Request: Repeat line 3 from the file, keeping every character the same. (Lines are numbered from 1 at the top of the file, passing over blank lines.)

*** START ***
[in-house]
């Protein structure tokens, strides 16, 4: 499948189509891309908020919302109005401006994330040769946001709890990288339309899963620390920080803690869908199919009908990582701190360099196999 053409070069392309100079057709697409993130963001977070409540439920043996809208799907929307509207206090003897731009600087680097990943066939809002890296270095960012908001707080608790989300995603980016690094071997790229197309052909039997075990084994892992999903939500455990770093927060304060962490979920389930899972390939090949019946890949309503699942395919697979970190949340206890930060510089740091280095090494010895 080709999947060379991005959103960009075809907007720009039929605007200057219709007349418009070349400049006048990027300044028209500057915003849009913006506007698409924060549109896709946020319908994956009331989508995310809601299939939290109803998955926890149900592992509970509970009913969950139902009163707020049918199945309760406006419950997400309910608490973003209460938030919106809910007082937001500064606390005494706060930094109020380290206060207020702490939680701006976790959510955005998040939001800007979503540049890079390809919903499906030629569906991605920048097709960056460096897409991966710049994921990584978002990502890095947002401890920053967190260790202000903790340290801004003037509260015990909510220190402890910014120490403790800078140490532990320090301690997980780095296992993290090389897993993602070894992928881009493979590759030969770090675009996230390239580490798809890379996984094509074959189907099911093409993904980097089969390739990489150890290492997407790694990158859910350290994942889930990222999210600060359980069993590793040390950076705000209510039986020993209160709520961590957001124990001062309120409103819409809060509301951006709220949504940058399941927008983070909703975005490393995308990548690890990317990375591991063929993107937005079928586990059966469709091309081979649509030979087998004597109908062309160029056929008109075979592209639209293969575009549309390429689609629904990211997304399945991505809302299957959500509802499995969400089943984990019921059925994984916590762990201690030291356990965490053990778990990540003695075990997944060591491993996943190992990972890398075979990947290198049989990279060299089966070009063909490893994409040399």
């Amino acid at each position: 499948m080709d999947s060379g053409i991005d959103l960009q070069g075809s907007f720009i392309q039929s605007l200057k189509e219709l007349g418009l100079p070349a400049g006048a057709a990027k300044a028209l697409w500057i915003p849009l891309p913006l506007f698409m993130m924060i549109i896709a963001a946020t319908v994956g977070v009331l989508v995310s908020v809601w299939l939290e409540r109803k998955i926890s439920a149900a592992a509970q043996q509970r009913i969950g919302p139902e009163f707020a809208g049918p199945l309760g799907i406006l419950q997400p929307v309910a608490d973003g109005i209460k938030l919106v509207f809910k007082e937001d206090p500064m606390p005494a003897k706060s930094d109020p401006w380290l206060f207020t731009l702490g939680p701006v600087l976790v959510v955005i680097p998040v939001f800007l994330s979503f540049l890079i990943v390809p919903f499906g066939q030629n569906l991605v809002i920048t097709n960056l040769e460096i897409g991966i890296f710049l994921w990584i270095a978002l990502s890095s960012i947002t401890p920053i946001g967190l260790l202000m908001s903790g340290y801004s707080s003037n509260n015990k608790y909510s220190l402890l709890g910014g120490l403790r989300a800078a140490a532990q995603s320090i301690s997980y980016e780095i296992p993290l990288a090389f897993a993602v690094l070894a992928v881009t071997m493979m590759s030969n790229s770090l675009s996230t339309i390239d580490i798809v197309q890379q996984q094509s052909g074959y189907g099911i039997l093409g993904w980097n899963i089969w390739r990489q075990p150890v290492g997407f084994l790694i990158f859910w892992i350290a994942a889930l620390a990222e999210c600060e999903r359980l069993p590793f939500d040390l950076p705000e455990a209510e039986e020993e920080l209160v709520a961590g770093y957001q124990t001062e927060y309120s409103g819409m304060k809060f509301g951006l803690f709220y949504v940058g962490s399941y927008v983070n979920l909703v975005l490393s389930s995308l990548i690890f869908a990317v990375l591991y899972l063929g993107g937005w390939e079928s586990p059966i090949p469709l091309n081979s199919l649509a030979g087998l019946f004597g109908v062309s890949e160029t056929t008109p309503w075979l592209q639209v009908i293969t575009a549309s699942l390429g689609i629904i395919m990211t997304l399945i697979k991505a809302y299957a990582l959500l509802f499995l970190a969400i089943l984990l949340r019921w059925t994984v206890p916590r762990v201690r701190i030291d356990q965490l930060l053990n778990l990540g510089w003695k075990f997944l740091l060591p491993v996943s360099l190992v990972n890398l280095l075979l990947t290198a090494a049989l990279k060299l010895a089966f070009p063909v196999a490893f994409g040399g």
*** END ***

């Amino acid at each position: 499948m080709d999947s060379g053409i991005d959103l960009q070069g075809s907007f720009i392309q039929s605007l200057k189509e219709l007349g418009l100079p070349a400049g006048a057709a990027k300044a028209l697409w500057i915003p849009l891309p913006l506007f698409m993130m924060i549109i896709a963001a946020t319908v994956g977070v009331l989508v995310s908020v809601w299939l939290e409540r109803k998955i926890s439920a149900a592992a509970q043996q509970r009913i969950g919302p139902e009163f707020a809208g049918p199945l309760g799907i406006l419950q997400p929307v309910a608490d973003g109005i209460k938030l919106v509207f809910k007082e937001d206090p500064m606390p005494a003897k706060s930094d109020p401006w380290l206060f207020t731009l702490g939680p701006v600087l976790v959510v955005i680097p998040v939001f800007l994330s979503f540049l890079i990943v390809p919903f499906g066939q030629n569906l991605v809002i920048t097709n960056l040769e460096i897409g991966i890296f710049l994921w990584i270095a978002l990502s890095s960012i947002t401890p920053i946001g967190l260790l202000m908001s903790g340290y801004s707080s003037n509260n015990k608790y909510s220190l402890l709890g910014g120490l403790r989300a800078a140490a532990q995603s320090i301690s997980y980016e780095i296992p993290l990288a090389f897993a993602v690094l070894a992928v881009t071997m493979m590759s030969n790229s770090l675009s996230t339309i390239d580490i798809v197309q890379q996984q094509s052909g074959y189907g099911i039997l093409g993904w980097n899963i089969w390739r990489q075990p150890v290492g997407f084994l790694i990158f859910w892992i350290a994942a889930l620390a990222e999210c600060e999903r359980l069993p590793f939500d040390l950076p705000e455990a209510e039986e020993e920080l209160v709520a961590g770093y957001q124990t001062e927060y309120s409103g819409m304060k809060f509301g951006l803690f709220y949504v940058g962490s399941y927008v983070n979920l909703v975005l490393s389930s995308l990548i690890f869908a990317v990375l591991y899972l063929g993107g937005w390939e079928s586990p059966i090949p469709l091309n081979s199919l649509a030979g087998l019946f004597g109908v062309s890949e160029t056929t008109p309503w075979l592209q639209v009908i293969t575009a549309s699942l390429g689609i629904i395919m990211t997304l399945i697979k991505a809302y299957a990582l959500l509802f499995l970190a969400i089943l984990l949340r019921w059925t994984v206890p916590r762990v201690r701190i030291d356990q965490l930060l053990n778990l990540g510089w003695k075990f997944l740091l060591p491993v996943s360099l190992v990972n890398l280095l075979l990947t290198a090494a049989l990279k060299l010895a089966f070009p063909v196999a490893f994409g040399g």